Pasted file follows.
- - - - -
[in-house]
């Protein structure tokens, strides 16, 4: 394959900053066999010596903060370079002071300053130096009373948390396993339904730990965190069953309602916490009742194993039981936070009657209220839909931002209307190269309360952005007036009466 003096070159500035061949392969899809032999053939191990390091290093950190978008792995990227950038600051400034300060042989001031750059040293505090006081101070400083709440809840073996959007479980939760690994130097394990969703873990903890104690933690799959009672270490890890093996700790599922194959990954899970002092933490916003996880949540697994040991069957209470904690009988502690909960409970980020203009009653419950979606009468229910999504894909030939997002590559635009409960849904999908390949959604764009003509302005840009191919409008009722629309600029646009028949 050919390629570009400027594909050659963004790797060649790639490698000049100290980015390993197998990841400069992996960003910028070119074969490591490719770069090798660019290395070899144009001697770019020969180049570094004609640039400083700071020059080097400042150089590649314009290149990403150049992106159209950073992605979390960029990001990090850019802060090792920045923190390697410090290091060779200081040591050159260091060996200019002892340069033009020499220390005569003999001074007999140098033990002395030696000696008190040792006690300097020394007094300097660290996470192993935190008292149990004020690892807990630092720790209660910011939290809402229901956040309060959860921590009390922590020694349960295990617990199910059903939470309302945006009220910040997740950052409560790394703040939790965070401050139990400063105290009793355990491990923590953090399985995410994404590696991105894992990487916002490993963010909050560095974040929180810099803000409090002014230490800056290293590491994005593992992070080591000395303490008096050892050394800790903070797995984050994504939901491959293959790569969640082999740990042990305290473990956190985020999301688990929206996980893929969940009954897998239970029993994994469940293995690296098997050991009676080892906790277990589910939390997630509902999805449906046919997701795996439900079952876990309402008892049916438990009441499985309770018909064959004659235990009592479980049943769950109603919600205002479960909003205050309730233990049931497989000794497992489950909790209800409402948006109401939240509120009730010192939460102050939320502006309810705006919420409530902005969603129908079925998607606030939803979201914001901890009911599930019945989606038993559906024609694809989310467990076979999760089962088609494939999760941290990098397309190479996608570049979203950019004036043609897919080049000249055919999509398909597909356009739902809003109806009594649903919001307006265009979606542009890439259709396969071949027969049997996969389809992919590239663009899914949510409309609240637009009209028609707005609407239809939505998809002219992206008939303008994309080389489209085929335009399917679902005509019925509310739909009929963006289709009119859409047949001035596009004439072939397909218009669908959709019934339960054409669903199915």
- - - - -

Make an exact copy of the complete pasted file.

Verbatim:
[in-house]
């Protein structure tokens, strides 16, 4: 394959900053066999010596903060370079002071300053130096009373948390396993339904730990965190069953309602916490009742194993039981936070009657209220839909931002209307190269309360952005007036009466 003096070159500035061949392969899809032999053939191990390091290093950190978008792995990227950038600051400034300060042989001031750059040293505090006081101070400083709440809840073996959007479980939760690994130097394990969703873990903890104690933690799959009672270490890890093996700790599922194959990954899970002092933490916003996880949540697994040991069957209470904690009988502690909960409970980020203009009653419950979606009468229910999504894909030939997002590559635009409960849904999908390949959604764009003509302005840009191919409008009722629309600029646009028949 050919390629570009400027594909050659963004790797060649790639490698000049100290980015390993197998990841400069992996960003910028070119074969490591490719770069090798660019290395070899144009001697770019020969180049570094004609640039400083700071020059080097400042150089590649314009290149990403150049992106159209950073992605979390960029990001990090850019802060090792920045923190390697410090290091060779200081040591050159260091060996200019002892340069033009020499220390005569003999001074007999140098033990002395030696000696008190040792006690300097020394007094300097660290996470192993935190008292149990004020690892807990630092720790209660910011939290809402229901956040309060959860921590009390922590020694349960295990617990199910059903939470309302945006009220910040997740950052409560790394703040939790965070401050139990400063105290009793355990491990923590953090399985995410994404590696991105894992990487916002490993963010909050560095974040929180810099803000409090002014230490800056290293590491994005593992992070080591000395303490008096050892050394800790903070797995984050994504939901491959293959790569969640082999740990042990305290473990956190985020999301688990929206996980893929969940009954897998239970029993994994469940293995690296098997050991009676080892906790277990589910939390997630509902999805449906046919997701795996439900079952876990309402008892049916438990009441499985309770018909064959004659235990009592479980049943769950109603919600205002479960909003205050309730233990049931497989000794497992489950909790209800409402948006109401939240509120009730010192939460102050939320502006309810705006919420409530902005969603129908079925998607606030939803979201914001901890009911599930019945989606038993559906024609694809989310467990076979999760089962088609494939999760941290990098397309190479996608570049979203950019004036043609897919080049000249055919999509398909597909356009739902809003109806009594649903919001307006265009979606542009890439259709396969071949027969049997996969389809992919590239663009899914949510409309609240637009009209028609707005609407239809939505998809002219992206008939303008994309080389489209085929335009399917679902005509019925509310739909009929963006289709009119859409047949001035596009004439072939397909218009669908959709019934339960054409669903199915």